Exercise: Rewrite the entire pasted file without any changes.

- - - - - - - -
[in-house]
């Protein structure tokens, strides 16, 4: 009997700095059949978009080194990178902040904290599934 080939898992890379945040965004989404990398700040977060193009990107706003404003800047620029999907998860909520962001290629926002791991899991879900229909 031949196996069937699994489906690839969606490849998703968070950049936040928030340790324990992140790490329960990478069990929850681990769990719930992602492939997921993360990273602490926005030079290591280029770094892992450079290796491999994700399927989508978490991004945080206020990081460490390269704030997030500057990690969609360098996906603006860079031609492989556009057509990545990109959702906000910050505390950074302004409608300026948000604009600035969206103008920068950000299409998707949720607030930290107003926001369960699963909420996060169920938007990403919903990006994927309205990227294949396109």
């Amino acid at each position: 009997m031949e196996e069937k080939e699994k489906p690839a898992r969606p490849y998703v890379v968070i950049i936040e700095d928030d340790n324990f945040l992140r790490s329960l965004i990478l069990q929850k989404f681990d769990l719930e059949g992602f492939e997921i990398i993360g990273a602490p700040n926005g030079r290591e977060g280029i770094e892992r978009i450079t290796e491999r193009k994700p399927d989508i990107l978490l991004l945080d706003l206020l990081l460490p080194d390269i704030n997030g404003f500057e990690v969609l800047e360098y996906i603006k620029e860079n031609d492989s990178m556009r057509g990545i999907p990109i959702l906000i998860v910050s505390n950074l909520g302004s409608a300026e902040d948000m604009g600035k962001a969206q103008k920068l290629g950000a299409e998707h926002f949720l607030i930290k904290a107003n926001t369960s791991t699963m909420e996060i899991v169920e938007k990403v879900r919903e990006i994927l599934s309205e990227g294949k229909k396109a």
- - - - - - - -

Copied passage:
[in-house]
């Protein structure tokens, strides 16, 4: 009997700095059949978009080194990178902040904290599934 080939898992890379945040965004989404990398700040977060193009990107706003404003800047620029999907998860909520962001290629926002791991899991879900229909 031949196996069937699994489906690839969606490849998703968070950049936040928030340790324990992140790490329960990478069990929850681990769990719930992602492939997921993360990273602490926005030079290591280029770094892992450079290796491999994700399927989508978490991004945080206020990081460490390269704030997030500057990690969609360098996906603006860079031609492989556009057509990545990109959702906000910050505390950074302004409608300026948000604009600035969206103008920068950000299409998707949720607030930290107003926001369960699963909420996060169920938007990403919903990006994927309205990227294949396109």
């Amino acid at each position: 009997m031949e196996e069937k080939e699994k489906p690839a898992r969606p490849y998703v890379v968070i950049i936040e700095d928030d340790n324990f945040l992140r790490s329960l965004i990478l069990q929850k989404f681990d769990l719930e059949g992602f492939e997921i990398i993360g990273a602490p700040n926005g030079r290591e977060g280029i770094e892992r978009i450079t290796e491999r193009k994700p399927d989508i990107l978490l991004l945080d706003l206020l990081l460490p080194d390269i704030n997030g404003f500057e990690v969609l800047e360098y996906i603006k620029e860079n031609d492989s990178m556009r057509g990545i999907p990109i959702l906000i998860v910050s505390n950074l909520g302004s409608a300026e902040d948000m604009g600035k962001a969206q103008k920068l290629g950000a299409e998707h926002f949720l607030i930290k904290a107003n926001t369960s791991t699963m909420e996060i899991v169920e938007k990403v879900r919903e990006i994927l599934s309205e990227g294949k229909k396109a």